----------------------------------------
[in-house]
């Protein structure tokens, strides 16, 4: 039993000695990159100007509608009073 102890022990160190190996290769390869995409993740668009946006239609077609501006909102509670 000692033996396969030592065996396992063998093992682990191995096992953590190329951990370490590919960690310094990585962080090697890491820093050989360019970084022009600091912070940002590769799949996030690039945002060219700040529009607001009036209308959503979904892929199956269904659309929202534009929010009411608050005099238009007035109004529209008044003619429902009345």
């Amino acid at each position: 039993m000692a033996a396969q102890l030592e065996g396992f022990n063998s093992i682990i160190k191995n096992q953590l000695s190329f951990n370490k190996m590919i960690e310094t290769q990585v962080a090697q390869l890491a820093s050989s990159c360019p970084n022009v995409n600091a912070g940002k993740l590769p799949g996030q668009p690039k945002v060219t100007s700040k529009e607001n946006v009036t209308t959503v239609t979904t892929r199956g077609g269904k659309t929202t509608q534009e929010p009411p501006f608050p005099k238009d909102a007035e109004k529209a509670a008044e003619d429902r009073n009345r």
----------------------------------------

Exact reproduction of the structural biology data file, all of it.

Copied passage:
[in-house]
């Protein structure tokens, strides 16, 4: 039993000695990159100007509608009073 102890022990160190190996290769390869995409993740668009946006239609077609501006909102509670 000692033996396969030592065996396992063998093992682990191995096992953590190329951990370490590919960690310094990585962080090697890491820093050989360019970084022009600091912070940002590769799949996030690039945002060219700040529009607001009036209308959503979904892929199956269904659309929202534009929010009411608050005099238009007035109004529209008044003619429902009345």
């Amino acid at each position: 039993m000692a033996a396969q102890l030592e065996g396992f022990n063998s093992i682990i160190k191995n096992q953590l000695s190329f951990n370490k190996m590919i960690e310094t290769q990585v962080a090697q390869l890491a820093s050989s990159c360019p970084n022009v995409n600091a912070g940002k993740l590769p799949g996030q668009p690039k945002v060219t100007s700040k529009e607001n946006v009036t209308t959503v239609t979904t892929r199956g077609g269904k659309t929202t509608q534009e929010p009411p501006f608050p005099k238009d909102a007035e109004k529209a509670a008044e003619d429902r009073n009345r």